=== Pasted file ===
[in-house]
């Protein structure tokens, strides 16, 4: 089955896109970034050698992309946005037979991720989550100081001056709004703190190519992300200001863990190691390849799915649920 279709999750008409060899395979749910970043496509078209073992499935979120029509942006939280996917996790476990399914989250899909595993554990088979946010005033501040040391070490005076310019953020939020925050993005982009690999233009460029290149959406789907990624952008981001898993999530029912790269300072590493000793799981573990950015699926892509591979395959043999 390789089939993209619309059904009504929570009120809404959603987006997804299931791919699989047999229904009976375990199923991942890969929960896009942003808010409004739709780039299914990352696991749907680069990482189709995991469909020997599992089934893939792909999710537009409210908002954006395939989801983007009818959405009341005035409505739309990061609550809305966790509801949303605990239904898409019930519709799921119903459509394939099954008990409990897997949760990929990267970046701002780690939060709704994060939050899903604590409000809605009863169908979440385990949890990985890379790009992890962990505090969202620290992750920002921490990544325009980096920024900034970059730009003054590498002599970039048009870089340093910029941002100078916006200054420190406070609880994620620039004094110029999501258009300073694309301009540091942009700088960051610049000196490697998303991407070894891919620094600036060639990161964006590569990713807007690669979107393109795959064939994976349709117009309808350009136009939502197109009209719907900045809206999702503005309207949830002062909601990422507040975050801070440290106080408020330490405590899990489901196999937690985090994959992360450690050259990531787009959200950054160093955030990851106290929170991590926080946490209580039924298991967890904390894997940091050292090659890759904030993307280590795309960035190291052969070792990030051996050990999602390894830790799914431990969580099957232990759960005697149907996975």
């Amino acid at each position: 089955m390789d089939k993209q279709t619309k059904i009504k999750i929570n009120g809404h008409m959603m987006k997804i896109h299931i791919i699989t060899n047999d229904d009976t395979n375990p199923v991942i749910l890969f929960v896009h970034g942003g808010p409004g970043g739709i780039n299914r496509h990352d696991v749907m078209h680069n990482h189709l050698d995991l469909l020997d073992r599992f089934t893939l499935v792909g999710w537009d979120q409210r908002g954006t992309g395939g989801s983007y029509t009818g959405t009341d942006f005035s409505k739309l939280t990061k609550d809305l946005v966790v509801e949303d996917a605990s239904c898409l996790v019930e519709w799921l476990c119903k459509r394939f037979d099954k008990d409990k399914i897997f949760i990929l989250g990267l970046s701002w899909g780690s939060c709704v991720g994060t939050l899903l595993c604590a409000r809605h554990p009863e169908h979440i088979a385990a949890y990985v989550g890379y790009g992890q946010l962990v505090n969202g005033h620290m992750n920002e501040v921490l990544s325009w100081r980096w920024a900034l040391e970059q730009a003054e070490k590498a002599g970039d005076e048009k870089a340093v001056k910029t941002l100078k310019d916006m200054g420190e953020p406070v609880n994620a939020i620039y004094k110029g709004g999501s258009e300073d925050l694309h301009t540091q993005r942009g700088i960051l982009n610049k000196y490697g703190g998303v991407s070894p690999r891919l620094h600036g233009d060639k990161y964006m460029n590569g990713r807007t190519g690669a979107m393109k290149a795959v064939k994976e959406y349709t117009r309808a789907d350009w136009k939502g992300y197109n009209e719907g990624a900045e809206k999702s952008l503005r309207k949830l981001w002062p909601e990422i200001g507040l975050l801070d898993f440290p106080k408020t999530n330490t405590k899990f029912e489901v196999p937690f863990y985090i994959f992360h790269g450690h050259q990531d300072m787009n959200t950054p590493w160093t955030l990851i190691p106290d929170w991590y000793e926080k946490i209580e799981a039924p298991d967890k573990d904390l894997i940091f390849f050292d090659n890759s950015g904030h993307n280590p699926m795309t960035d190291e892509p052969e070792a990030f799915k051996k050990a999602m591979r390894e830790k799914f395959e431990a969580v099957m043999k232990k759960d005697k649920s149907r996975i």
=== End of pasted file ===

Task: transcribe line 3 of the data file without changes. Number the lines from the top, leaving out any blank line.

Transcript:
């Amino acid at each position: 089955m390789d089939k993209q279709t619309k059904i009504k999750i929570n009120g809404h008409m959603m987006k997804i896109h299931i791919i699989t060899n047999d229904d009976t395979n375990p199923v991942i749910l890969f929960v896009h970034g942003g808010p409004g970043g739709i780039n299914r496509h990352d696991v749907m078209h680069n990482h189709l050698d995991l469909l020997d073992r599992f089934t893939l499935v792909g999710w537009d979120q409210r908002g954006t992309g395939g989801s983007y029509t009818g959405t009341d942006f005035s409505k739309l939280t990061k609550d809305l946005v966790v509801e949303d996917a605990s239904c898409l996790v019930e519709w799921l476990c119903k459509r394939f037979d099954k008990d409990k399914i897997f949760i990929l989250g990267l970046s701002w899909g780690s939060c709704v991720g994060t939050l899903l595993c604590a409000r809605h554990p009863e169908h979440i088979a385990a949890y990985v989550g890379y790009g992890q946010l962990v505090n969202g005033h620290m992750n920002e501040v921490l990544s325009w100081r980096w920024a900034l040391e970059q730009a003054e070490k590498a002599g970039d005076e048009k870089a340093v001056k910029t941002l100078k310019d916006m200054g420190e953020p406070v609880n994620a939020i620039y004094k110029g709004g999501s258009e300073d925050l694309h301009t540091q993005r942009g700088i960051l982009n610049k000196y490697g703190g998303v991407s070894p690999r891919l620094h600036g233009d060639k990161y964006m460029n590569g990713r807007t190519g690669a979107m393109k290149a795959v064939k994976e959406y349709t117009r309808a789907d350009w136009k939502g992300y197109n009209e719907g990624a900045e809206k999702s952008l503005r309207k949830l981001w002062p909601e990422i200001g507040l975050l801070d898993f440290p106080k408020t999530n330490t405590k899990f029912e489901v196999p937690f863990y985090i994959f992360h790269g450690h050259q990531d300072m787009n959200t950054p590493w160093t955030l990851i190691p106290d929170w991590y000793e926080k946490i209580e799981a039924p298991d967890k573990d904390l894997i940091f390849f050292d090659n890759s950015g904030h993307n280590p699926m795309t960035d190291e892509p052969e070792a990030f799915k051996k050990a999602m591979r390894e830790k799914f395959e431990a969580v099957m043999k232990k759960d005697k649920s149907r996975i």